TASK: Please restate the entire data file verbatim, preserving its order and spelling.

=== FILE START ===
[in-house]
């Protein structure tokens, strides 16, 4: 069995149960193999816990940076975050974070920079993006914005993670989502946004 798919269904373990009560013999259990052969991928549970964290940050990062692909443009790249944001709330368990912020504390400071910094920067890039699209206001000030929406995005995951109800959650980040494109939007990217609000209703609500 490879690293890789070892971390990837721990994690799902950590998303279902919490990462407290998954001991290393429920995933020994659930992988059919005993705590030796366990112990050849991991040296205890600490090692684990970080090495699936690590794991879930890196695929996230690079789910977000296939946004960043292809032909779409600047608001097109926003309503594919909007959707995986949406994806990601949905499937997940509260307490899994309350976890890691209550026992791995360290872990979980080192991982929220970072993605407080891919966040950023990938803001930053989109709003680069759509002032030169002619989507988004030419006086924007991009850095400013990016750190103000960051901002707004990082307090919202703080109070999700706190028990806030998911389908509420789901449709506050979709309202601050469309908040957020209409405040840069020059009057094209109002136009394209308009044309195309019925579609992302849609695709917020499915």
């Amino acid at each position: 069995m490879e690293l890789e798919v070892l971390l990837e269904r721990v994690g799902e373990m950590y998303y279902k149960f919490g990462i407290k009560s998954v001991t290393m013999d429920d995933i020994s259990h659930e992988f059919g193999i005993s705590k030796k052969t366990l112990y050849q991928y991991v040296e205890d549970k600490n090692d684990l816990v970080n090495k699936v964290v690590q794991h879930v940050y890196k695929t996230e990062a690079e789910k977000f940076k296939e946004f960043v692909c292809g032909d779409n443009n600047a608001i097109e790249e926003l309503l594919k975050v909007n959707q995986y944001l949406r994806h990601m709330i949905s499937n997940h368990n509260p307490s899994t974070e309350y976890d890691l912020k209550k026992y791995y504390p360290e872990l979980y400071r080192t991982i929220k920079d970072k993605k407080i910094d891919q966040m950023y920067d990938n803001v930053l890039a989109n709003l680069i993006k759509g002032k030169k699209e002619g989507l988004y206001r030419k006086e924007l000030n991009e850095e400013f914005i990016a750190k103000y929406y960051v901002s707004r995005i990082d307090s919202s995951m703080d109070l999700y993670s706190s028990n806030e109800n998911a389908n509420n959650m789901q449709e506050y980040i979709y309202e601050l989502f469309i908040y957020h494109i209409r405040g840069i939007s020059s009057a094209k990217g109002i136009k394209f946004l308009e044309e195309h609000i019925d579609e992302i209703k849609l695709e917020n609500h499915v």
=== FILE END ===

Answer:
[in-house]
């Protein structure tokens, strides 16, 4: 069995149960193999816990940076975050974070920079993006914005993670989502946004 798919269904373990009560013999259990052969991928549970964290940050990062692909443009790249944001709330368990912020504390400071910094920067890039699209206001000030929406995005995951109800959650980040494109939007990217609000209703609500 490879690293890789070892971390990837721990994690799902950590998303279902919490990462407290998954001991290393429920995933020994659930992988059919005993705590030796366990112990050849991991040296205890600490090692684990970080090495699936690590794991879930890196695929996230690079789910977000296939946004960043292809032909779409600047608001097109926003309503594919909007959707995986949406994806990601949905499937997940509260307490899994309350976890890691209550026992791995360290872990979980080192991982929220970072993605407080891919966040950023990938803001930053989109709003680069759509002032030169002619989507988004030419006086924007991009850095400013990016750190103000960051901002707004990082307090919202703080109070999700706190028990806030998911389908509420789901449709506050979709309202601050469309908040957020209409405040840069020059009057094209109002136009394209308009044309195309019925579609992302849609695709917020499915």
């Amino acid at each position: 069995m490879e690293l890789e798919v070892l971390l990837e269904r721990v994690g799902e373990m950590y998303y279902k149960f919490g990462i407290k009560s998954v001991t290393m013999d429920d995933i020994s259990h659930e992988f059919g193999i005993s705590k030796k052969t366990l112990y050849q991928y991991v040296e205890d549970k600490n090692d684990l816990v970080n090495k699936v964290v690590q794991h879930v940050y890196k695929t996230e990062a690079e789910k977000f940076k296939e946004f960043v692909c292809g032909d779409n443009n600047a608001i097109e790249e926003l309503l594919k975050v909007n959707q995986y944001l949406r994806h990601m709330i949905s499937n997940h368990n509260p307490s899994t974070e309350y976890d890691l912020k209550k026992y791995y504390p360290e872990l979980y400071r080192t991982i929220k920079d970072k993605k407080i910094d891919q966040m950023y920067d990938n803001v930053l890039a989109n709003l680069i993006k759509g002032k030169k699209e002619g989507l988004y206001r030419k006086e924007l000030n991009e850095e400013f914005i990016a750190k103000y929406y960051v901002s707004r995005i990082d307090s919202s995951m703080d109070l999700y993670s706190s028990n806030e109800n998911a389908n509420n959650m789901q449709e506050y980040i979709y309202e601050l989502f469309i908040y957020h494109i209409r405040g840069i939007s020059s009057a094209k990217g109002i136009k394209f946004l308009e044309e195309h609000i019925d579609e992302i209703k849609l695709e917020n609500h499915v």